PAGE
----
Biz Mackey

Biz Mackey
Birthdate 7/27/1897
Death Date 9/22/1965
Debut Year 1920
Year of Induction 2006
Teams Negro Leagues
Positions Catcher, Manager

In a 1954 poll done by the Pittsburgh Courier newspaper, Biz Mackey was chosen over Josh Gibson as the best catcher in Negro League history.

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Biz Mackey is one of the greatest catchers in baseball history

Biz Mackey is one of the greatest catchers in baseball history

Biz Mackey is in the conversation for greatest catcher of all time. In fact, a 1954 Pittsburgh Courier poll gave Mackey the edge over legendary Josh Gibson in voting for the greatest Negro League catcher. Fellow Hall of Famer and Negro Leaguer Cool Papa Bell had this to say about Mackey, “Actually
In the offseason Mackey played against MLB stars to augment his income

In the offseason Mackey played against MLB stars to augment his income

Despite the color barrier, Negro Leaguers often faced off against their MLB counterparts. These contests took place in the off-season and helped augment the income of the players involved. Shown here is a lineup of Negro League stars called the Philadelphia Royal Giants. They squared off against Di
Negro Leaguer Mackey was elected to the Hall in 2006

Negro Leaguer Mackey was elected to the Hall in 2006

In 2005, the Hall of Fame put together a special screening committee to find people associated with the Negro Leagues who were most deserving of induction. An original list of 94 nominees was cut to 29 candidates and finally 17 new members of the Hall of Fame to be inducted in 2006. The cover of the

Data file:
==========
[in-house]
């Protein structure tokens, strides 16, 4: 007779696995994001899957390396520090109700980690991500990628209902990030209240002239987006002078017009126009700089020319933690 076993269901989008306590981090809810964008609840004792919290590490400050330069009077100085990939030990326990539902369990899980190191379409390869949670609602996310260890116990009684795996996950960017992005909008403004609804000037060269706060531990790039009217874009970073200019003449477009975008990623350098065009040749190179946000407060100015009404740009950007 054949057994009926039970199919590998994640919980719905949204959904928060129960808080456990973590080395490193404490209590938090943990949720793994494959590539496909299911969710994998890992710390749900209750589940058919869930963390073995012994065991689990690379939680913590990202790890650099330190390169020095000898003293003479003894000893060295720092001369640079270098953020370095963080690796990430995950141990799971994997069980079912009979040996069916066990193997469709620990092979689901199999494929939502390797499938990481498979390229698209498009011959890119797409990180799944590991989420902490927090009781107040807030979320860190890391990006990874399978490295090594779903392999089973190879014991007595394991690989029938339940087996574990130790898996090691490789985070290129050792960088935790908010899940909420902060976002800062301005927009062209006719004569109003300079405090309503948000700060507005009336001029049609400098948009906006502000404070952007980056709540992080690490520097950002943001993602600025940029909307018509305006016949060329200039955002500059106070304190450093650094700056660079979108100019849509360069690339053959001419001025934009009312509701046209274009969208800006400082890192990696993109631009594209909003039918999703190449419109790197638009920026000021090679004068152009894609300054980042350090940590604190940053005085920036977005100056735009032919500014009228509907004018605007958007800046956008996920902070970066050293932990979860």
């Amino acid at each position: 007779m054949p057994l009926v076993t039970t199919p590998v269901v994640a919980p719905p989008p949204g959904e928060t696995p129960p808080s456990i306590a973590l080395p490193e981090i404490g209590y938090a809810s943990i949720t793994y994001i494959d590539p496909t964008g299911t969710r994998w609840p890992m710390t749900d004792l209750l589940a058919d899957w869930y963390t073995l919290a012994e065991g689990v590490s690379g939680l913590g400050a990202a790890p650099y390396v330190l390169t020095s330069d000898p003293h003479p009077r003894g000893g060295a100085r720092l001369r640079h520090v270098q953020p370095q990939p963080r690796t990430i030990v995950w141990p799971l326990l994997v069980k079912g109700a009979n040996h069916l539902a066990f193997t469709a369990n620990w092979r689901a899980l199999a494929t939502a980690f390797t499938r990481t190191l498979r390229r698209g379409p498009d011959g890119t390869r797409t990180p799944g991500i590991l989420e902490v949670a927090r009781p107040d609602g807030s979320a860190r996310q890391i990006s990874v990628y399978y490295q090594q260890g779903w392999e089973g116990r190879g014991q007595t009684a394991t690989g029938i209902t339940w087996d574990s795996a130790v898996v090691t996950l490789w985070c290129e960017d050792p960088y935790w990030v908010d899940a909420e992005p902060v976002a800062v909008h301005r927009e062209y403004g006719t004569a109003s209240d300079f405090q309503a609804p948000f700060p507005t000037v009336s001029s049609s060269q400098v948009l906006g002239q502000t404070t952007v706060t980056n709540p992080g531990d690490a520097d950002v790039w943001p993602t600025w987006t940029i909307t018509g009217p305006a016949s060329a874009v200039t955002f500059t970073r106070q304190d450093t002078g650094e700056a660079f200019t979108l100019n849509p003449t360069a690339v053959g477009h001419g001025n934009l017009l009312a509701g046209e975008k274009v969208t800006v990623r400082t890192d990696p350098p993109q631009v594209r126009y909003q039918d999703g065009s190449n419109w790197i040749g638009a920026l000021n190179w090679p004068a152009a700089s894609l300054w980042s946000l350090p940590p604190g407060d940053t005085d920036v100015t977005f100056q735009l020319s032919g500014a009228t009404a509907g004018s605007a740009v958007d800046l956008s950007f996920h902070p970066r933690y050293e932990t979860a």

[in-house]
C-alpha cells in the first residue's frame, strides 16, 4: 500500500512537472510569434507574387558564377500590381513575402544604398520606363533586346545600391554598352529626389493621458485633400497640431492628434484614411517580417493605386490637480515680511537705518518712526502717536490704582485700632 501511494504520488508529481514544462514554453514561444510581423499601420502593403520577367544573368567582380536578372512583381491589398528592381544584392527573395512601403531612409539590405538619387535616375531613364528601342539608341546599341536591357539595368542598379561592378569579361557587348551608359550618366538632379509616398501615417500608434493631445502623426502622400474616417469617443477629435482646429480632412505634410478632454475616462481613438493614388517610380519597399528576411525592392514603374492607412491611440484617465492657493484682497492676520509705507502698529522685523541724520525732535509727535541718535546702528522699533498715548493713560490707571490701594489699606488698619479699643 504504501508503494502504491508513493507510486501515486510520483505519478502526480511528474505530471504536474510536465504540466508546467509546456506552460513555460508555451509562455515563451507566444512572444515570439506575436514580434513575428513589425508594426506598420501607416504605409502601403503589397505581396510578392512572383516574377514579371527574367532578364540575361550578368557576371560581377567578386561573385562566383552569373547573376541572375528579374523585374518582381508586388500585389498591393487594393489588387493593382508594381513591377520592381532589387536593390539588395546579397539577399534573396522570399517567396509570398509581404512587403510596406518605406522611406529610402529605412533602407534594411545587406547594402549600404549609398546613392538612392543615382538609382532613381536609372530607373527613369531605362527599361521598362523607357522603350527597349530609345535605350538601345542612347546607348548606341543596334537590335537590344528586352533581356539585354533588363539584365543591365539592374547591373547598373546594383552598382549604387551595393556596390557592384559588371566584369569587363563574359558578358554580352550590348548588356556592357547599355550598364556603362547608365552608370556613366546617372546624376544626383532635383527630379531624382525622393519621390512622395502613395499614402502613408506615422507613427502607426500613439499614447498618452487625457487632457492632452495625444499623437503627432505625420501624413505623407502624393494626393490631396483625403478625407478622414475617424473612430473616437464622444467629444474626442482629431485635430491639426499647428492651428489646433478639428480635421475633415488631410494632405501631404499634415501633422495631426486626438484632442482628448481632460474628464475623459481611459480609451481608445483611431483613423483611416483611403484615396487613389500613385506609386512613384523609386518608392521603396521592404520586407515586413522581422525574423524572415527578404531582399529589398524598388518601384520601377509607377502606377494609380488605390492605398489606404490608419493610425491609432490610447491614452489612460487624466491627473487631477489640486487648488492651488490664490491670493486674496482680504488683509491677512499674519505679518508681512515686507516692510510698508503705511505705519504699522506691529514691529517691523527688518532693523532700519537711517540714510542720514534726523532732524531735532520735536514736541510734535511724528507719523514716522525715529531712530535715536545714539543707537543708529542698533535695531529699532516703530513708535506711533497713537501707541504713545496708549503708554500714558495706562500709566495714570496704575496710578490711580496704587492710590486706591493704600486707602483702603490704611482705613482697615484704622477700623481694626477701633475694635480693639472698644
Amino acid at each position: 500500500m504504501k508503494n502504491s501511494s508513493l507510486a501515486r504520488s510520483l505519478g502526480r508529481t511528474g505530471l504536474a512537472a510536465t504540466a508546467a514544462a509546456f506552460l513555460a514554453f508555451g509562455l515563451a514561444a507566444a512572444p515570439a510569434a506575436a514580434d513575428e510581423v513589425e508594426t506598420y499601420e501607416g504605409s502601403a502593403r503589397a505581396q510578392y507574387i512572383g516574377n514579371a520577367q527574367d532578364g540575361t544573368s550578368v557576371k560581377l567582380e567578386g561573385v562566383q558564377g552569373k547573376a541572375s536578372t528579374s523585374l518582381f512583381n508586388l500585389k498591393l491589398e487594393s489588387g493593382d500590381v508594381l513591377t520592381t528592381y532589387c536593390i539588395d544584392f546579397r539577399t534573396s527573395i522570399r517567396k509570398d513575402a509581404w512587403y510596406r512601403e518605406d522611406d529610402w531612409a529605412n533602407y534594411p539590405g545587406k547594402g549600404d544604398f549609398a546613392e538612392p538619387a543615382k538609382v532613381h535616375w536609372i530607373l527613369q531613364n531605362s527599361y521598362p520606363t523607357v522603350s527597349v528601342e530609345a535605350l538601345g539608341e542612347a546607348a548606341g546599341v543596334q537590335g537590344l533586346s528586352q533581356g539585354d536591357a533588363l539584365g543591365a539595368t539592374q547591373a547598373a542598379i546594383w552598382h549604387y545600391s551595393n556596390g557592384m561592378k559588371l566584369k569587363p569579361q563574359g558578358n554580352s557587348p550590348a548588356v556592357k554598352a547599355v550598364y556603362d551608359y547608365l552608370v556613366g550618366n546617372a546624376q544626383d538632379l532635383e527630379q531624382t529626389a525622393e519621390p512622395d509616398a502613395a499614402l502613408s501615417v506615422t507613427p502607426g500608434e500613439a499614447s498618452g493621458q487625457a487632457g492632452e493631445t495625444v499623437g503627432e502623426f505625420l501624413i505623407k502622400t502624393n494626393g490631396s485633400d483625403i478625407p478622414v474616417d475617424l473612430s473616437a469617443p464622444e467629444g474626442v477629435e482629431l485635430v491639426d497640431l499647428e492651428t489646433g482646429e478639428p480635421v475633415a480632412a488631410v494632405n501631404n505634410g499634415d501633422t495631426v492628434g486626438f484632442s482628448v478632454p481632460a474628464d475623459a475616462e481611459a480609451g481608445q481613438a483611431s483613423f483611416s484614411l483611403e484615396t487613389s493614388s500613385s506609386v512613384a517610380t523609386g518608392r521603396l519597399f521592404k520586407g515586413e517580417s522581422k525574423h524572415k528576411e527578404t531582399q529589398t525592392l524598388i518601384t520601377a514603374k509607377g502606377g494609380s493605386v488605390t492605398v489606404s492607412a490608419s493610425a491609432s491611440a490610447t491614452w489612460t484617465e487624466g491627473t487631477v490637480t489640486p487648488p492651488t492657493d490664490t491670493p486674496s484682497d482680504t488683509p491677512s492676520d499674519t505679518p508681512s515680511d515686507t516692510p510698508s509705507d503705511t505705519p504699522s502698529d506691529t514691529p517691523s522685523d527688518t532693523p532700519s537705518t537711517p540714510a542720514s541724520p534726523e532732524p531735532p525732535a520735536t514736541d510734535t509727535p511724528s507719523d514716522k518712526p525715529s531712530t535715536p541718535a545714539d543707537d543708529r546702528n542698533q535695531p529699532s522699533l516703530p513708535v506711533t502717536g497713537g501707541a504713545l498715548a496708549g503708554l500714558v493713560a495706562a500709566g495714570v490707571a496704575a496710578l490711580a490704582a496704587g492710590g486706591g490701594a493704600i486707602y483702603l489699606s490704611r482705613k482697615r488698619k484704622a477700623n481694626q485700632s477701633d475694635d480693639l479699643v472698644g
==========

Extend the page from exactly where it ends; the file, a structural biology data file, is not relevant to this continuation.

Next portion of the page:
A Story about Biz Mackey

Jackie Robinson inspired future MLB player Ed Charles

June 15th, 2016 Leave a comment

Jackie Robinson once said, “A life is not important except in the impact it has on other lives.” By that measurement, Robinson’s life may be the most important the game of baseball has ever known. Though it’s easy to see the cultural impact of Robinson breaking baseball’s color barrier, the individual stories sometimes get lost in the bigger picture. For former Major Leaguer Ed Charles, Robinson emergence was a turning point, not only for the United States, but perhaps more importantly, for an entire segment of its population. “The emergence of Mr. Jackie Robinson as the first black to play modern day organized baseball had a monumental impact upon my life, and I’m sure, the lives of other Americans as well,” Charles wrote in a letter 1984. An eight-year big league veteran, Charles was aware of Robinson at an early age. Charles believed that Robinson’s impact was felt by the nation and its individuals. “Jackie represented to me, given the social climate of the nation at that time, hope, courage, and a new faith in a system that had been grossly neglectful of providing equal participation for its minority citizens,” Charles wrote. “His presence stirred me, as well as others, to redirect our goals […]

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One response to “Biz Mackey”

  1. Scott Perry says:

    It’s cool to learn that Biz was such a good mentor and coach to other Negro League stars, and that he was rightly recognized with an induction to Cooperstown. It’s also interesting to learn that Biz Mackey’s signature is one of the hardest to obtain among any Baseball hall of famer…

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"Whoever wants to know the heart and mind of America had better learn baseball…"

~Jacques Barzun, 1954